Tony Leighton is a Canadian writer happily retired and attempting to help others feel the same.

Vocabuteria: euphemism

euphemism

The mind is often lazy. Mine is. And it can be embarrassingly lazy for years on end when it encounters certain words. I’m supposedly a writer, but if you asked me this morning — before I saw “euphemism” for the umpteenth time — what “euphemism” means, I’d stammer, pause, blush, and admit that I’d forgotten, which is true, because its meaning slides in and out of my leaky head like a visiting rodent. Of course it means “a mild or indirect word or expression substituted for one considered to be too harsh or blunt when referring to something unpleasant or embarrassing.” I know that. And I forget it with regularity. My excuse is that when you don’t use something, it rusts or fades or atrophies. It could also be a mental block. I need some sort of excuse, because I’m sure that if I admitted this in public I’d feel humiliated.

Here’s a neat use of “euphemism” that adds the flourish of an anthropomorphism just before it is used. The article is a reminder that words mislead at least as much as they get at the truth. And politics is drenched in euphemism.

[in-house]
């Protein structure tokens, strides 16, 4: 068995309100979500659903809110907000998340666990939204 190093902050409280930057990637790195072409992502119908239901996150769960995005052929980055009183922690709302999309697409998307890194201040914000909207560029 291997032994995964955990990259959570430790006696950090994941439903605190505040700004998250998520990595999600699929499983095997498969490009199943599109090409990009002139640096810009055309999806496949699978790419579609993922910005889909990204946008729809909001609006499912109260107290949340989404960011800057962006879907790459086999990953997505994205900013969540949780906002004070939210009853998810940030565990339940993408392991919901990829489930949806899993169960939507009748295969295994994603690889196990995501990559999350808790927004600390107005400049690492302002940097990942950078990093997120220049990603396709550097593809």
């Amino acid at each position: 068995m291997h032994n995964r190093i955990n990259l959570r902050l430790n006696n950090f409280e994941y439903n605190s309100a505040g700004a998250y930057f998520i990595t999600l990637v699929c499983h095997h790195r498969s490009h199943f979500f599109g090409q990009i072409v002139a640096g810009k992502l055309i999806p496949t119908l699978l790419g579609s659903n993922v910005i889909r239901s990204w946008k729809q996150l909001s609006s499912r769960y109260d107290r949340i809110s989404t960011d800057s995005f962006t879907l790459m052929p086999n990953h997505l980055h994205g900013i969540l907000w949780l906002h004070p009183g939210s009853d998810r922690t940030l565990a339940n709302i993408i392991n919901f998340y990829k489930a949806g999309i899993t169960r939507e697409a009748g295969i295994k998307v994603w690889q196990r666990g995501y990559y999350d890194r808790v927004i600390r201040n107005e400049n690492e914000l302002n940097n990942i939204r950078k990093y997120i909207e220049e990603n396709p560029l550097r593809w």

You could always slight the very rich by calling them moneybags, robber barons, fat cats or plutocrats. Billionaire was a neutral word, grounded in math: Such a person could spend $10 million a year, for 100 years, before the pile was gone.

Then came Howard Schultz, a billionaire times two, insisting that people not use the B-word in describing him. Better to refer to the 540 Americans in his sensitive class as “people of means.” For this he was roundly mocked, and rightly so.

The pushback to the pusher of our favorite South American drug is a fair start. But there is much more to clean up. For we live in a time when language has been weaponized for high crimes and petty cruelties, while neutralized when it should state the obvious. Democracy may die in darkness, as the slogan of a rival newspaper has it, but it also slips away under cover of euphemism.

Democracy Ends in Euphemism
Language has been neutralized when it should state the obvious.
By Timothy Egan
New York Times
Feb. 15, 2019

 

The Compass Needle of Affection

To what end?